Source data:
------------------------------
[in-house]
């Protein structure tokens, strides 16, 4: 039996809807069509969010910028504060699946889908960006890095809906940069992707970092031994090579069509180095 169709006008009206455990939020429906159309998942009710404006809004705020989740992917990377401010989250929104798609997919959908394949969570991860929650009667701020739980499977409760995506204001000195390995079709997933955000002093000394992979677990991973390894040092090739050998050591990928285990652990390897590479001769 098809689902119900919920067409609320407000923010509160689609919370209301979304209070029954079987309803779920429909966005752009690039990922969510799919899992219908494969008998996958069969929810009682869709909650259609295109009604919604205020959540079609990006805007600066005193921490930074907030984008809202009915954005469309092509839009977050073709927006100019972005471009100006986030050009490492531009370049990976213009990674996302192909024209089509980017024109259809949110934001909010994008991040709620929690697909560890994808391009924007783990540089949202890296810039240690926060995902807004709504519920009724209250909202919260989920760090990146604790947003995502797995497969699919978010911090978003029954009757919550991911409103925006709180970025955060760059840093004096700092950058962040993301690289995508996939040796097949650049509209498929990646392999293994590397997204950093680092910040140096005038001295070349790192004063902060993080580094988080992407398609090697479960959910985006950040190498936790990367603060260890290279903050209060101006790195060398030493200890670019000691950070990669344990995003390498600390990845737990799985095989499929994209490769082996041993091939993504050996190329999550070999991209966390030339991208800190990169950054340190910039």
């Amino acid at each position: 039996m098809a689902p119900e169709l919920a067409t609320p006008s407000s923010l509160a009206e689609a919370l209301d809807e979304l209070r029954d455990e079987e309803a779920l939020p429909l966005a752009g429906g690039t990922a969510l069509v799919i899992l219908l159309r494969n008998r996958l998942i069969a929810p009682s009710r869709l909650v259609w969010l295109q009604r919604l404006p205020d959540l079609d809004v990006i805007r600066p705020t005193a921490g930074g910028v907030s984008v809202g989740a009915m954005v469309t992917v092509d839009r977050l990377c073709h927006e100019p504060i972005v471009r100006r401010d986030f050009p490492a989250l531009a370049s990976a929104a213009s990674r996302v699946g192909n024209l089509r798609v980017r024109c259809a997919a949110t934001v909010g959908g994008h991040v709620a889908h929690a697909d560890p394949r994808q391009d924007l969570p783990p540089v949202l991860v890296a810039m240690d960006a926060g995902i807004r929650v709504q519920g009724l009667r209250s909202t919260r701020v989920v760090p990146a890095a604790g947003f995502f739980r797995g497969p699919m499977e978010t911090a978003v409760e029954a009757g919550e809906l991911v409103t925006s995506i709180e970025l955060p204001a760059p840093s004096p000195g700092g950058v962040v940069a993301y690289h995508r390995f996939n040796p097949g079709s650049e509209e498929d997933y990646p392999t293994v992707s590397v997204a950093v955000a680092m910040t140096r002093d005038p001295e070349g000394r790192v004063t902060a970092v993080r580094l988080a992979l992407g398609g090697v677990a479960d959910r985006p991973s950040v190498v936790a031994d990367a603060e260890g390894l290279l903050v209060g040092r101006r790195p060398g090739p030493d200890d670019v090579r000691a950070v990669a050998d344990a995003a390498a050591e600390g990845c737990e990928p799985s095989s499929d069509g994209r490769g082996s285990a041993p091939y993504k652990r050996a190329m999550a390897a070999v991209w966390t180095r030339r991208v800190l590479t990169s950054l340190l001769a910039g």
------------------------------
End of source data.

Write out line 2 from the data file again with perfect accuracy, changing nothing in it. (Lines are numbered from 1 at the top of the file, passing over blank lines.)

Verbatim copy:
């Protein structure tokens, strides 16, 4: 039996809807069509969010910028504060699946889908960006890095809906940069992707970092031994090579069509180095 169709006008009206455990939020429906159309998942009710404006809004705020989740992917990377401010989250929104798609997919959908394949969570991860929650009667701020739980499977409760995506204001000195390995079709997933955000002093000394992979677990991973390894040092090739050998050591990928285990652990390897590479001769 098809689902119900919920067409609320407000923010509160689609919370209301979304209070029954079987309803779920429909966005752009690039990922969510799919899992219908494969008998996958069969929810009682869709909650259609295109009604919604205020959540079609990006805007600066005193921490930074907030984008809202009915954005469309092509839009977050073709927006100019972005471009100006986030050009490492531009370049990976213009990674996302192909024209089509980017024109259809949110934001909010994008991040709620929690697909560890994808391009924007783990540089949202890296810039240690926060995902807004709504519920009724209250909202919260989920760090990146604790947003995502797995497969699919978010911090978003029954009757919550991911409103925006709180970025955060760059840093004096700092950058962040993301690289995508996939040796097949650049509209498929990646392999293994590397997204950093680092910040140096005038001295070349790192004063902060993080580094988080992407398609090697479960959910985006950040190498936790990367603060260890290279903050209060101006790195060398030493200890670019000691950070990669344990995003390498600390990845737990799985095989499929994209490769082996041993091939993504050996190329999550070999991209966390030339991208800190990169950054340190910039």